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Featured in Print: Arnold Verruijt’s Soil Mechanics

 

Way back in 2001 when I started to teach Soil Mechanics, my goal was to put a textbook in front of my students that was a) free and b) comprehensive.  Textbooks at the time were dreadfully expensive, something that hasn’t changed even with the advent of rental and electronic textbooks.  The best alternative out there was a relatively new free download, Soil Mechanics by Arnold Verruijt from the University of Delft, with a great deal of accompanying software.  It became evident, however, that American students (undergraduates, at least) weren’t quite ready for an e-textbook coming from Europe.

Things have changed over the years:

  1. Verruijt has revised and improved the basic text over the years.
  2. It is now in print, revised by S. van Bars, link on the right.  (The two aren’t that different, really…)  The pricing is very reasonable, a result of the publisher’s philosophy.  And the online version does not have digital rights management, which means unrestricted access as a student moves into graduate studies or the workplace.
  3. The growth in the use of finite element analysis has made Verruijt’s theory of elasticity and plasticity approach important for geotechnical engineers to understand, irrespective of its limitations in soil mechanics.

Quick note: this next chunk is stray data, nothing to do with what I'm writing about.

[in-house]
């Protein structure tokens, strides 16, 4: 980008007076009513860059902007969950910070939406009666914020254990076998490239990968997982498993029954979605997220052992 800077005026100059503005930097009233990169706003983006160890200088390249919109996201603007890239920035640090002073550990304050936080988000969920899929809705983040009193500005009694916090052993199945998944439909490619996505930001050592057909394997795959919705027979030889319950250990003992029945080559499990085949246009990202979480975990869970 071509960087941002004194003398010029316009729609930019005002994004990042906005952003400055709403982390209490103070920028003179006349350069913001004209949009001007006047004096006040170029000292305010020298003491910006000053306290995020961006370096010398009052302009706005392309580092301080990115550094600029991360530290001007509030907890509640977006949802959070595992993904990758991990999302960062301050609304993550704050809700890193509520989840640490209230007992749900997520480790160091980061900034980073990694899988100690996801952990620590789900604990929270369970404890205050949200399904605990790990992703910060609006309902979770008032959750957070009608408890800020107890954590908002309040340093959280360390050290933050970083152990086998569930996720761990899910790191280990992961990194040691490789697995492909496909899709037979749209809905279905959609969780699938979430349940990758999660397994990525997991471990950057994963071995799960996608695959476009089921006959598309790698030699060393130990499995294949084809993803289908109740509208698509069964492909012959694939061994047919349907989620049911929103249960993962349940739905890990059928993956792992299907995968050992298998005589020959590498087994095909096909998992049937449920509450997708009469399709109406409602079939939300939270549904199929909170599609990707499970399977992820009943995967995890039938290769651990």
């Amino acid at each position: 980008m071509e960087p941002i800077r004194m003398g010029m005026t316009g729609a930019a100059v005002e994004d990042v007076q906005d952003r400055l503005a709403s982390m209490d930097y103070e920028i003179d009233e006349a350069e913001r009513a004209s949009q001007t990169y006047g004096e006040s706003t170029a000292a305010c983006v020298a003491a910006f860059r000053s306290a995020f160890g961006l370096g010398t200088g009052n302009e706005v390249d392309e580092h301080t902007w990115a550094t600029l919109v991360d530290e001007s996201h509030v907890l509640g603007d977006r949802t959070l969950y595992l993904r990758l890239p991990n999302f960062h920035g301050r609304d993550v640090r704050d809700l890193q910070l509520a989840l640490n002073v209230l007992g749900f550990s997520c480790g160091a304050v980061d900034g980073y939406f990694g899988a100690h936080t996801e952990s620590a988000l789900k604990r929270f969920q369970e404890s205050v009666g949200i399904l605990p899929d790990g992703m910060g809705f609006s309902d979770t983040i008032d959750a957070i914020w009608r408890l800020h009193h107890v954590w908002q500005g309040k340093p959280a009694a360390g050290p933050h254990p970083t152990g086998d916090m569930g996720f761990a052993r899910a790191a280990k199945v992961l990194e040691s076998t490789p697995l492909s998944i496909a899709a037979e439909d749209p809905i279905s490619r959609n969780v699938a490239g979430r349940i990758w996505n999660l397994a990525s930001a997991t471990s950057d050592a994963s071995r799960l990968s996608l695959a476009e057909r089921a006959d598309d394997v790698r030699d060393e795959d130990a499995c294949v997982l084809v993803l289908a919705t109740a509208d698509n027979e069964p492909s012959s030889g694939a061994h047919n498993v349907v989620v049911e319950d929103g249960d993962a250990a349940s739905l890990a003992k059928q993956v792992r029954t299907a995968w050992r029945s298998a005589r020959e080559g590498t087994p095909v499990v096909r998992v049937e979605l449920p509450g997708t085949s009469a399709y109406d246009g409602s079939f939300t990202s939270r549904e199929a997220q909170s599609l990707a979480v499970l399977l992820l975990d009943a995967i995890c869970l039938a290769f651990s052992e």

Verruijt’s book gives a simple, straightforward presentation to the subject of soil mechanics, with some foray into foundations. It covers all of the major subjects in soil mechanics, including Darcy’s Law and permeability, stresses in soil both induced by effective stress and external loading, compression and consolidation, lateral earth pressures and bearing capacity. Includes problems and solutions. The software offered here is a companion to Verruijt’s book.

  • Strengths: Presentation of the theory and the basic concepts of soil mechanics is consistent and clear. Graphics are simple but informative.
  • Weaknesses: For Americans, Verruijt presents more of a European approach to the subject, which does not always cover methodologies preferred in the U.S.  I have addressed this issue by including NAVFAC DM 7 in my required books, but there are other ways to accomplish this.  (OTOH, if you’re in Europe, that’s an advantage…)
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